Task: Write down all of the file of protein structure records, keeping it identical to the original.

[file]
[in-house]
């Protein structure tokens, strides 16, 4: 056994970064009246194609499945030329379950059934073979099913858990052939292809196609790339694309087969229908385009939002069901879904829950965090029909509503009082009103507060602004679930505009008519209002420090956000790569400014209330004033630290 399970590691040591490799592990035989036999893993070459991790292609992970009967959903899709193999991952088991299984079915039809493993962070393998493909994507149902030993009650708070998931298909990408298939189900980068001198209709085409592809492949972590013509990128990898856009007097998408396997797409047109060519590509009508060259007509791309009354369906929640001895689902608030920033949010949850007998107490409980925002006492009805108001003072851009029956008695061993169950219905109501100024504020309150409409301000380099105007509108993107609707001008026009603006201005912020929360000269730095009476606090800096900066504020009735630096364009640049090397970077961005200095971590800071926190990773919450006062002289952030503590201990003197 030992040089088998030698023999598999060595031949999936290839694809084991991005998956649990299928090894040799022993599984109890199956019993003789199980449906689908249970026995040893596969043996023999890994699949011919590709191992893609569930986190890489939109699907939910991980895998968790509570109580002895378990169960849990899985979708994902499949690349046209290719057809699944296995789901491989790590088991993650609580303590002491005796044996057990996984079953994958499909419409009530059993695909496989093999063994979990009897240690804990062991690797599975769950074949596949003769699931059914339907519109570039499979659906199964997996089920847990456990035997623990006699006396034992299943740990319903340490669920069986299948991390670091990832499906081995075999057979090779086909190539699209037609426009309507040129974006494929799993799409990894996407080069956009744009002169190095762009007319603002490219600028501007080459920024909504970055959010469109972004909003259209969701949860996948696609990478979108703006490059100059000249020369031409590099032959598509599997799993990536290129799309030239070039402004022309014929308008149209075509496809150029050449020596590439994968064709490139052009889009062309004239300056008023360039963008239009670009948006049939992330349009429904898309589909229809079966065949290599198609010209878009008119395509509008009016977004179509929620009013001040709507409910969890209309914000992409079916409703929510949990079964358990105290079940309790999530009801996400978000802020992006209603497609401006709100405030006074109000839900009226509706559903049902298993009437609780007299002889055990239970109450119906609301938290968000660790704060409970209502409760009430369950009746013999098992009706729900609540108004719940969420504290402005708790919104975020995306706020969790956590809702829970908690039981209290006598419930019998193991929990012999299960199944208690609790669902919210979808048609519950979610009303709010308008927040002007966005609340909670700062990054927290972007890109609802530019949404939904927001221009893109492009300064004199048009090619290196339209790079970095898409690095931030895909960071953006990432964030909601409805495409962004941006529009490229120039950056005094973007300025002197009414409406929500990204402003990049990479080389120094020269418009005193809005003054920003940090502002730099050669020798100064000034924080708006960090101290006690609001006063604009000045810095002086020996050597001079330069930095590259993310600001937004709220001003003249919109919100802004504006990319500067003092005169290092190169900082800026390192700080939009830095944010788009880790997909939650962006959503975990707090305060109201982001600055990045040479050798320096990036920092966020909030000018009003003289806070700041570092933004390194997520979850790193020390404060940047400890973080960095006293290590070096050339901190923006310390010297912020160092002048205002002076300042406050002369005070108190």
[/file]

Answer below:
[in-house]
């Protein structure tokens, strides 16, 4: 056994970064009246194609499945030329379950059934073979099913858990052939292809196609790339694309087969229908385009939002069901879904829950965090029909509503009082009103507060602004679930505009008519209002420090956000790569400014209330004033630290 399970590691040591490799592990035989036999893993070459991790292609992970009967959903899709193999991952088991299984079915039809493993962070393998493909994507149902030993009650708070998931298909990408298939189900980068001198209709085409592809492949972590013509990128990898856009007097998408396997797409047109060519590509009508060259007509791309009354369906929640001895689902608030920033949010949850007998107490409980925002006492009805108001003072851009029956008695061993169950219905109501100024504020309150409409301000380099105007509108993107609707001008026009603006201005912020929360000269730095009476606090800096900066504020009735630096364009640049090397970077961005200095971590800071926190990773919450006062002289952030503590201990003197 030992040089088998030698023999598999060595031949999936290839694809084991991005998956649990299928090894040799022993599984109890199956019993003789199980449906689908249970026995040893596969043996023999890994699949011919590709191992893609569930986190890489939109699907939910991980895998968790509570109580002895378990169960849990899985979708994902499949690349046209290719057809699944296995789901491989790590088991993650609580303590002491005796044996057990996984079953994958499909419409009530059993695909496989093999063994979990009897240690804990062991690797599975769950074949596949003769699931059914339907519109570039499979659906199964997996089920847990456990035997623990006699006396034992299943740990319903340490669920069986299948991390670091990832499906081995075999057979090779086909190539699209037609426009309507040129974006494929799993799409990894996407080069956009744009002169190095762009007319603002490219600028501007080459920024909504970055959010469109972004909003259209969701949860996948696609990478979108703006490059100059000249020369031409590099032959598509599997799993990536290129799309030239070039402004022309014929308008149209075509496809150029050449020596590439994968064709490139052009889009062309004239300056008023360039963008239009670009948006049939992330349009429904898309589909229809079966065949290599198609010209878009008119395509509008009016977004179509929620009013001040709507409910969890209309914000992409079916409703929510949990079964358990105290079940309790999530009801996400978000802020992006209603497609401006709100405030006074109000839900009226509706559903049902298993009437609780007299002889055990239970109450119906609301938290968000660790704060409970209502409760009430369950009746013999098992009706729900609540108004719940969420504290402005708790919104975020995306706020969790956590809702829970908690039981209290006598419930019998193991929990012999299960199944208690609790669902919210979808048609519950979610009303709010308008927040002007966005609340909670700062990054927290972007890109609802530019949404939904927001221009893109492009300064004199048009090619290196339209790079970095898409690095931030895909960071953006990432964030909601409805495409962004941006529009490229120039950056005094973007300025002197009414409406929500990204402003990049990479080389120094020269418009005193809005003054920003940090502002730099050669020798100064000034924080708006960090101290006690609001006063604009000045810095002086020996050597001079330069930095590259993310600001937004709220001003003249919109919100802004504006990319500067003092005169290092190169900082800026390192700080939009830095944010788009880790997909939650962006959503975990707090305060109201982001600055990045040479050798320096990036920092966020909030000018009003003289806070700041570092933004390194997520979850790193020390404060940047400890973080960095006293290590070096050339901190923006310390010297912020160092002048205002002076300042406050002369005070108190």